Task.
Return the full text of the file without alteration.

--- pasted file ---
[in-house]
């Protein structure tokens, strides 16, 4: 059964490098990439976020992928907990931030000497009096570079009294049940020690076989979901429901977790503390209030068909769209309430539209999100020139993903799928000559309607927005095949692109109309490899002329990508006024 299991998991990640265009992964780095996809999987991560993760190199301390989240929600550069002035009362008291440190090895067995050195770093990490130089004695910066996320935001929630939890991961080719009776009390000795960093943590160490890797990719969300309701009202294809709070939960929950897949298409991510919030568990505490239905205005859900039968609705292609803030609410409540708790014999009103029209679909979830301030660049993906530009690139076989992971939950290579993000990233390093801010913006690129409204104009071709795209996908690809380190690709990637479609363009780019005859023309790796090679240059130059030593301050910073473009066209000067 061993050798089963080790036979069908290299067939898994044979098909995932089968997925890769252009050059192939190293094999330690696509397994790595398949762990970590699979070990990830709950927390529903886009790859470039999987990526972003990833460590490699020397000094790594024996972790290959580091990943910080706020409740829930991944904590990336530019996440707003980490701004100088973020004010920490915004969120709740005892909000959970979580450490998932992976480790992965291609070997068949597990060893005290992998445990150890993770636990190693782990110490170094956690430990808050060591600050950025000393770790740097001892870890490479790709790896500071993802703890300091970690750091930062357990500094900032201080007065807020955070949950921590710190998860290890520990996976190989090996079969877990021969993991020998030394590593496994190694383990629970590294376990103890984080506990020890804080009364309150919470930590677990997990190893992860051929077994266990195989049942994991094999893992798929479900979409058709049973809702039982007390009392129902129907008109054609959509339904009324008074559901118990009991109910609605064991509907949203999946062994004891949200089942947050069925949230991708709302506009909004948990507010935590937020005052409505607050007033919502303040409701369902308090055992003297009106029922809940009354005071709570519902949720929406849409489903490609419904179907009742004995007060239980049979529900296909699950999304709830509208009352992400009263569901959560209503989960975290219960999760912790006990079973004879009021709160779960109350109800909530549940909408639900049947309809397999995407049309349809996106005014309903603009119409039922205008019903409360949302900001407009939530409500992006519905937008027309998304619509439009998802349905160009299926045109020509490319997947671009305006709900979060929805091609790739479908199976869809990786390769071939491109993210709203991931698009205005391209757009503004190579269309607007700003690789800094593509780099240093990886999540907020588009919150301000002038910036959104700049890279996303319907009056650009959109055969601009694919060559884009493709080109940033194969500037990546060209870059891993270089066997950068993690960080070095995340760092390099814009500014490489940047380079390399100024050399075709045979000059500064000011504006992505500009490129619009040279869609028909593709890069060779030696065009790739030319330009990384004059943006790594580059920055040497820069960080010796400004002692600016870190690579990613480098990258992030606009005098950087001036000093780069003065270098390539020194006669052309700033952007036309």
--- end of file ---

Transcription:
[in-house]
């Protein structure tokens, strides 16, 4: 059964490098990439976020992928907990931030000497009096570079009294049940020690076989979901429901977790503390209030068909769209309430539209999100020139993903799928000559309607927005095949692109109309490899002329990508006024 299991998991990640265009992964780095996809999987991560993760190199301390989240929600550069002035009362008291440190090895067995050195770093990490130089004695910066996320935001929630939890991961080719009776009390000795960093943590160490890797990719969300309701009202294809709070939960929950897949298409991510919030568990505490239905205005859900039968609705292609803030609410409540708790014999009103029209679909979830301030660049993906530009690139076989992971939950290579993000990233390093801010913006690129409204104009071709795209996908690809380190690709990637479609363009780019005859023309790796090679240059130059030593301050910073473009066209000067 061993050798089963080790036979069908290299067939898994044979098909995932089968997925890769252009050059192939190293094999330690696509397994790595398949762990970590699979070990990830709950927390529903886009790859470039999987990526972003990833460590490699020397000094790594024996972790290959580091990943910080706020409740829930991944904590990336530019996440707003980490701004100088973020004010920490915004969120709740005892909000959970979580450490998932992976480790992965291609070997068949597990060893005290992998445990150890993770636990190693782990110490170094956690430990808050060591600050950025000393770790740097001892870890490479790709790896500071993802703890300091970690750091930062357990500094900032201080007065807020955070949950921590710190998860290890520990996976190989090996079969877990021969993991020998030394590593496994190694383990629970590294376990103890984080506990020890804080009364309150919470930590677990997990190893992860051929077994266990195989049942994991094999893992798929479900979409058709049973809702039982007390009392129902129907008109054609959509339904009324008074559901118990009991109910609605064991509907949203999946062994004891949200089942947050069925949230991708709302506009909004948990507010935590937020005052409505607050007033919502303040409701369902308090055992003297009106029922809940009354005071709570519902949720929406849409489903490609419904179907009742004995007060239980049979529900296909699950999304709830509208009352992400009263569901959560209503989960975290219960999760912790006990079973004879009021709160779960109350109800909530549940909408639900049947309809397999995407049309349809996106005014309903603009119409039922205008019903409360949302900001407009939530409500992006519905937008027309998304619509439009998802349905160009299926045109020509490319997947671009305006709900979060929805091609790739479908199976869809990786390769071939491109993210709203991931698009205005391209757009503004190579269309607007700003690789800094593509780099240093990886999540907020588009919150301000002038910036959104700049890279996303319907009056650009959109055969601009694919060559884009493709080109940033194969500037990546060209870059891993270089066997950068993690960080070095995340760092390099814009500014490489940047380079390399100024050399075709045979000059500064000011504006992505500009490129619009040279869609028909593709890069060779030696065009790739030319330009990384004059943006790594580059920055040497820069960080010796400004002692600016870190690579990613480098990258992030606009005098950087001036000093780069003065270098390539020194006669052309700033952007036309």